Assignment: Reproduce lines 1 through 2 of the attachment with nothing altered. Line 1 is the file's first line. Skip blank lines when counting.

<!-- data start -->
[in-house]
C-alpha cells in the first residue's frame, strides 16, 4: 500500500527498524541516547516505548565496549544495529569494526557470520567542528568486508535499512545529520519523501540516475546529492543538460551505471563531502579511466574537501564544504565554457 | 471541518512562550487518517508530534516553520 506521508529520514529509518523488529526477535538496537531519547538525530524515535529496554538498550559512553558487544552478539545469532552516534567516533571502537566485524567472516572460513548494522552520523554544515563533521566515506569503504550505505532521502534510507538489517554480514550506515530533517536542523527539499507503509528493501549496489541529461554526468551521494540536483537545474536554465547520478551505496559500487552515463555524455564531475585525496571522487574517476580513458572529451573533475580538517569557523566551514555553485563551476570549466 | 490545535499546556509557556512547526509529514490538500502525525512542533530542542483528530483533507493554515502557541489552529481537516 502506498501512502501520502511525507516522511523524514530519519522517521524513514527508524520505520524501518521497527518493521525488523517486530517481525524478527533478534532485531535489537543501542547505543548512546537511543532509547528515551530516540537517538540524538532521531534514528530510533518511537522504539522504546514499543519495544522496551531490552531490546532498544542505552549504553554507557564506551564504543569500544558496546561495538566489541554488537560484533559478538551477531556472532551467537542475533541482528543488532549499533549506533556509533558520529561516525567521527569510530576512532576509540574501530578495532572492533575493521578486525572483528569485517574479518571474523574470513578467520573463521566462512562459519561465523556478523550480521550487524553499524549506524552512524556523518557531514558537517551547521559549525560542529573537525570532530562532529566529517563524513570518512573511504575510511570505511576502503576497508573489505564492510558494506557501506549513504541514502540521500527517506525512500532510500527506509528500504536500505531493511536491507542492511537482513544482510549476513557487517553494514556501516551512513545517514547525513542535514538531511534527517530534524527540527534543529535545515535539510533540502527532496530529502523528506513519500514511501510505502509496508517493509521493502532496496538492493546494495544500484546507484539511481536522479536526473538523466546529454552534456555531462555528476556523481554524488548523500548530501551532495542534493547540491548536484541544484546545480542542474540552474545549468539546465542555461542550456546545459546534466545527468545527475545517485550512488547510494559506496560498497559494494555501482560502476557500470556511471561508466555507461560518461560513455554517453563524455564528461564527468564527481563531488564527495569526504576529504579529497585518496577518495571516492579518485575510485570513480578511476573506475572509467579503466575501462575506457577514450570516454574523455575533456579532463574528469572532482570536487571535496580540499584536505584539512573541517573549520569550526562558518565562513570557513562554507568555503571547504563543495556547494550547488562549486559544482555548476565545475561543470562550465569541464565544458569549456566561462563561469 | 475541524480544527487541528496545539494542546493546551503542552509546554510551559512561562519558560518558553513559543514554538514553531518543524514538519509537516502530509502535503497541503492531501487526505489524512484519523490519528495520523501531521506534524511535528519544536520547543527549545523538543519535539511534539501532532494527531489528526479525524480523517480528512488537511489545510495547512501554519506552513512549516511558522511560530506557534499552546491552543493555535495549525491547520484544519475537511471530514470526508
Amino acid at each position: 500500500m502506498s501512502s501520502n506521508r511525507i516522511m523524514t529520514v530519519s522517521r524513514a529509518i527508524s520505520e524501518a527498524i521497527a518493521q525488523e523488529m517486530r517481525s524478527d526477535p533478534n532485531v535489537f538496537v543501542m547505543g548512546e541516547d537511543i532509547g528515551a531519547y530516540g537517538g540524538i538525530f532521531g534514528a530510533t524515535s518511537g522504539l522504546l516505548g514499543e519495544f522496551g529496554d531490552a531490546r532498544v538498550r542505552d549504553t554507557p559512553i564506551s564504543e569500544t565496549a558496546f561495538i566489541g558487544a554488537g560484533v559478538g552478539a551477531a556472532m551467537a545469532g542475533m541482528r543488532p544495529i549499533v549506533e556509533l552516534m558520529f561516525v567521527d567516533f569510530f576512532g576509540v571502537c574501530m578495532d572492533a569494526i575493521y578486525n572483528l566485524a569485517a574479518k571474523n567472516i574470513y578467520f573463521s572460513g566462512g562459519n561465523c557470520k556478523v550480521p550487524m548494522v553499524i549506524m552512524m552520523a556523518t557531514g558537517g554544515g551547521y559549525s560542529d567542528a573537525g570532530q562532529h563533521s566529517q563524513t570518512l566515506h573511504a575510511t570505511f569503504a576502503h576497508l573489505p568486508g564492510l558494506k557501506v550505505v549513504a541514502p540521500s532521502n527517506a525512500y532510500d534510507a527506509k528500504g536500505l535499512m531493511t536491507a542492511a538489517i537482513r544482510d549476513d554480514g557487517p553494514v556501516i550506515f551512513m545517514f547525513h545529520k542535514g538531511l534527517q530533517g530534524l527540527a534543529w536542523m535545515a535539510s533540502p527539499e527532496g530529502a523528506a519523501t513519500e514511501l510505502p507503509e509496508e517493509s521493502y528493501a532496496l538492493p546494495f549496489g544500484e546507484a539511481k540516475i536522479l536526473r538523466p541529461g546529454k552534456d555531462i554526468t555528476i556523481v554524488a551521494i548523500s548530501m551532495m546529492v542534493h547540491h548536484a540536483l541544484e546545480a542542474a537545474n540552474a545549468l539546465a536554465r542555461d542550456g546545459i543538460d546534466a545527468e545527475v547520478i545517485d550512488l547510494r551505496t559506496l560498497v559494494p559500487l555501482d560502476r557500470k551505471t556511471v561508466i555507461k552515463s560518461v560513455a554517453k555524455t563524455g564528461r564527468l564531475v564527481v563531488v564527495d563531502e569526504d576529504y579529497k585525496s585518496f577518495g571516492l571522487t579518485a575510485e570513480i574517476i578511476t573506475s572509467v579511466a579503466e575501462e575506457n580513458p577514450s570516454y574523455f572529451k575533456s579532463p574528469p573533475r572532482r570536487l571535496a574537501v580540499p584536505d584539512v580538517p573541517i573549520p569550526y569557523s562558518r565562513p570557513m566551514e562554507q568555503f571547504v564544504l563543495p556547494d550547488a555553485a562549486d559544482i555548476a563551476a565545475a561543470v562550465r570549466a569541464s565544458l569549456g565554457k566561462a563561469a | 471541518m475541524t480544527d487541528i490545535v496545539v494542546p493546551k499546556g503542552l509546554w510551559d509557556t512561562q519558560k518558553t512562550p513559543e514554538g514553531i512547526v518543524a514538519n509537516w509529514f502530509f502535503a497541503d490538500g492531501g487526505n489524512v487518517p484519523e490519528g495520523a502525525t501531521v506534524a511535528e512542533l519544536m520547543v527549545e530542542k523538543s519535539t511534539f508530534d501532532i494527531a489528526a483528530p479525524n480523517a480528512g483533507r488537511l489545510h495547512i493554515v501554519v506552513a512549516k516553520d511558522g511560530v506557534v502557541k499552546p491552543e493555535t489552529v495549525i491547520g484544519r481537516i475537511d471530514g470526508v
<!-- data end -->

[in-house]
C-alpha cells in the first residue's frame, strides 16, 4: 500500500527498524541516547516505548565496549544495529569494526557470520567542528568486508535499512545529520519523501540516475546529492543538460551505471563531502579511466574537501564544504565554457 | 471541518512562550487518517508530534516553520 506521508529520514529509518523488529526477535538496537531519547538525530524515535529496554538498550559512553558487544552478539545469532552516534567516533571502537566485524567472516572460513548494522552520523554544515563533521566515506569503504550505505532521502534510507538489517554480514550506515530533517536542523527539499507503509528493501549496489541529461554526468551521494540536483537545474536554465547520478551505496559500487552515463555524455564531475585525496571522487574517476580513458572529451573533475580538517569557523566551514555553485563551476570549466 | 490545535499546556509557556512547526509529514490538500502525525512542533530542542483528530483533507493554515502557541489552529481537516 502506498501512502501520502511525507516522511523524514530519519522517521524513514527508524520505520524501518521497527518493521525488523517486530517481525524478527533478534532485531535489537543501542547505543548512546537511543532509547528515551530516540537517538540524538532521531534514528530510533518511537522504539522504546514499543519495544522496551531490552531490546532498544542505552549504553554507557564506551564504543569500544558496546561495538566489541554488537560484533559478538551477531556472532551467537542475533541482528543488532549499533549506533556509533558520529561516525567521527569510530576512532576509540574501530578495532572492533575493521578486525572483528569485517574479518571474523574470513578467520573463521566462512562459519561465523556478523550480521550487524553499524549506524552512524556523518557531514558537517551547521559549525560542529573537525570532530562532529566529517563524513570518512573511504575510511570505511576502503576497508573489505564492510558494506557501506549513504541514502540521500527517506525512500532510500527506509528500504536500505531493511536491507542492511537482513544482510549476513557487517553494514556501516551512513545517514547525513542535514538531511534527517530534524527540527534543529535545515535539510533540502527532496530529502523528506513519500514511501510505502509496508517493509521493502532496496538492493546494495544500484546507484539511481536522479536526473538523466546529454552534456555531462555528476556523481554524488548523500548530501551532495542534493547540491548536484541544484546545480542542474540552474545549468539546465542555461542550456546545459546534466545527468545527475545517485550512488547510494559506496560498497559494494555501482560502476557500470556511471561508466555507461560518461560513455554517453563524455564528461564527468564527481563531488564527495569526504576529504579529497585518496577518495571516492579518485575510485570513480578511476573506475572509467579503466575501462575506457577514450570516454574523455575533456579532463574528469572532482570536487571535496580540499584536505584539512573541517573549520569550526562558518565562513570557513562554507568555503571547504563543495556547494550547488562549486559544482555548476565545475561543470562550465569541464565544458569549456566561462563561469 | 475541524480544527487541528496545539494542546493546551503542552509546554510551559512561562519558560518558553513559543514554538514553531518543524514538519509537516502530509502535503497541503492531501487526505489524512484519523490519528495520523501531521506534524511535528519544536520547543527549545523538543519535539511534539501532532494527531489528526479525524480523517480528512488537511489545510495547512501554519506552513512549516511558522511560530506557534499552546491552543493555535495549525491547520484544519475537511471530514470526508